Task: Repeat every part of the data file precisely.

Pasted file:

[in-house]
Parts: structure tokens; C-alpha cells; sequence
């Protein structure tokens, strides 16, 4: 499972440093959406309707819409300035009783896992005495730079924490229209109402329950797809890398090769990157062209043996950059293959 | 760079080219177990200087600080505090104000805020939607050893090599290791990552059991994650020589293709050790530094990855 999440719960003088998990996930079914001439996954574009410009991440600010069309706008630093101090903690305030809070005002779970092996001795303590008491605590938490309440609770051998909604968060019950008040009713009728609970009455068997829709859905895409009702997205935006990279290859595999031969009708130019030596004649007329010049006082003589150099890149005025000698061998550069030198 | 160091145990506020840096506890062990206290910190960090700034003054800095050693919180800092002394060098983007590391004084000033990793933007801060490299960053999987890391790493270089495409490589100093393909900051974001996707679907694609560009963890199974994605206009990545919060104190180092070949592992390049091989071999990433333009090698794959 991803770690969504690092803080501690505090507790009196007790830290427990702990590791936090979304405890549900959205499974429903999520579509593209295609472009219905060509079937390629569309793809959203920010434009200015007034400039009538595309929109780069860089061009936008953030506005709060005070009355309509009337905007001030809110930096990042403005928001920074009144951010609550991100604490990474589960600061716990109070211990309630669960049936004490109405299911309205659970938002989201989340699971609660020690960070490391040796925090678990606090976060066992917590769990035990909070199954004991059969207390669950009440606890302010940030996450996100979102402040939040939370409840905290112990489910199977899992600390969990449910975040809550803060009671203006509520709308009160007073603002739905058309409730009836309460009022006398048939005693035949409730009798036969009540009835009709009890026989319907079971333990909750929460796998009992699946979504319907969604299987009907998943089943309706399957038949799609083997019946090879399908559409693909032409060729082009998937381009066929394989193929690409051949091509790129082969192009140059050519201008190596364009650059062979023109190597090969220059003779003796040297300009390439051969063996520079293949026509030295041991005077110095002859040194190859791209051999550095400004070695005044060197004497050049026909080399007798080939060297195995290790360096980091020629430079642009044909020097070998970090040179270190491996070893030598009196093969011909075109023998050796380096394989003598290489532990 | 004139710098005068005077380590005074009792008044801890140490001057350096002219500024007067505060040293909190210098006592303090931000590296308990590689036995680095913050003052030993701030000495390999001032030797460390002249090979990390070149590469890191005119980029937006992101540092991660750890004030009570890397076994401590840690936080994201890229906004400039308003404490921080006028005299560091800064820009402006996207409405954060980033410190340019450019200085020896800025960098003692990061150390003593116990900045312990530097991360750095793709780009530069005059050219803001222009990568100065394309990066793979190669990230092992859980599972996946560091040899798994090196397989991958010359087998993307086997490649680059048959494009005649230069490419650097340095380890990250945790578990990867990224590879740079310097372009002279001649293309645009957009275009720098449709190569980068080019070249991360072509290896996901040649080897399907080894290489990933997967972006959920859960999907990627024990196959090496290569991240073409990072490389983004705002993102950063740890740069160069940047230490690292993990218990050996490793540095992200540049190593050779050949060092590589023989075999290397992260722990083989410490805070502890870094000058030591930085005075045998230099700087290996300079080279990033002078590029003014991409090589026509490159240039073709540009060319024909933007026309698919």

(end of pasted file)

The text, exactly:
[in-house]
Parts: structure tokens; C-alpha cells; sequence
């Protein structure tokens, strides 16, 4: 499972440093959406309707819409300035009783896992005495730079924490229209109402329950797809890398090769990157062209043996950059293959 | 760079080219177990200087600080505090104000805020939607050893090599290791990552059991994650020589293709050790530094990855 999440719960003088998990996930079914001439996954574009410009991440600010069309706008630093101090903690305030809070005002779970092996001795303590008491605590938490309440609770051998909604968060019950008040009713009728609970009455068997829709859905895409009702997205935006990279290859595999031969009708130019030596004649007329010049006082003589150099890149005025000698061998550069030198 | 160091145990506020840096506890062990206290910190960090700034003054800095050693919180800092002394060098983007590391004084000033990793933007801060490299960053999987890391790493270089495409490589100093393909900051974001996707679907694609560009963890199974994605206009990545919060104190180092070949592992390049091989071999990433333009090698794959 991803770690969504690092803080501690505090507790009196007790830290427990702990590791936090979304405890549900959205499974429903999520579509593209295609472009219905060509079937390629569309793809959203920010434009200015007034400039009538595309929109780069860089061009936008953030506005709060005070009355309509009337905007001030809110930096990042403005928001920074009144951010609550991100604490990474589960600061716990109070211990309630669960049936004490109405299911309205659970938002989201989340699971609660020690960070490391040796925090678990606090976060066992917590769990035990909070199954004991059969207390669950009440606890302010940030996450996100979102402040939040939370409840905290112990489910199977899992600390969990449910975040809550803060009671203006509520709308009160007073603002739905058309409730009836309460009022006398048939005693035949409730009798036969009540009835009709009890026989319907079971333990909750929460796998009992699946979504319907969604299987009907998943089943309706399957038949799609083997019946090879399908559409693909032409060729082009998937381009066929394989193929690409051949091509790129082969192009140059050519201008190596364009650059062979023109190597090969220059003779003796040297300009390439051969063996520079293949026509030295041991005077110095002859040194190859791209051999550095400004070695005044060197004497050049026909080399007798080939060297195995290790360096980091020629430079642009044909020097070998970090040179270190491996070893030598009196093969011909075109023998050796380096394989003598290489532990 | 004139710098005068005077380590005074009792008044801890140490001057350096002219500024007067505060040293909190210098006592303090931000590296308990590689036995680095913050003052030993701030000495390999001032030797460390002249090979990390070149590469890191005119980029937006992101540092991660750890004030009570890397076994401590840690936080994201890229906004400039308003404490921080006028005299560091800064820009402006996207409405954060980033410190340019450019200085020896800025960098003692990061150390003593116990900045312990530097991360750095793709780009530069005059050219803001222009990568100065394309990066793979190669990230092992859980599972996946560091040899798994090196397989991958010359087998993307086997490649680059048959494009005649230069490419650097340095380890990250945790578990990867990224590879740079310097372009002279001649293309645009957009275009720098449709190569980068080019070249991360072509290896996901040649080897399907080894290489990933997967972006959920859960999907990627024990196959090496290569991240073409990072490389983004705002993102950063740890740069160069940047230490690292993990218990050996490793540095992200540049190593050779050949060092590589023989075999290397992260722990083989410490805070502890870094000058030591930085005075045998230099700087290996300079080279990033002078590029003014991409090589026509490159240039073709540009060319024909933007026309698919």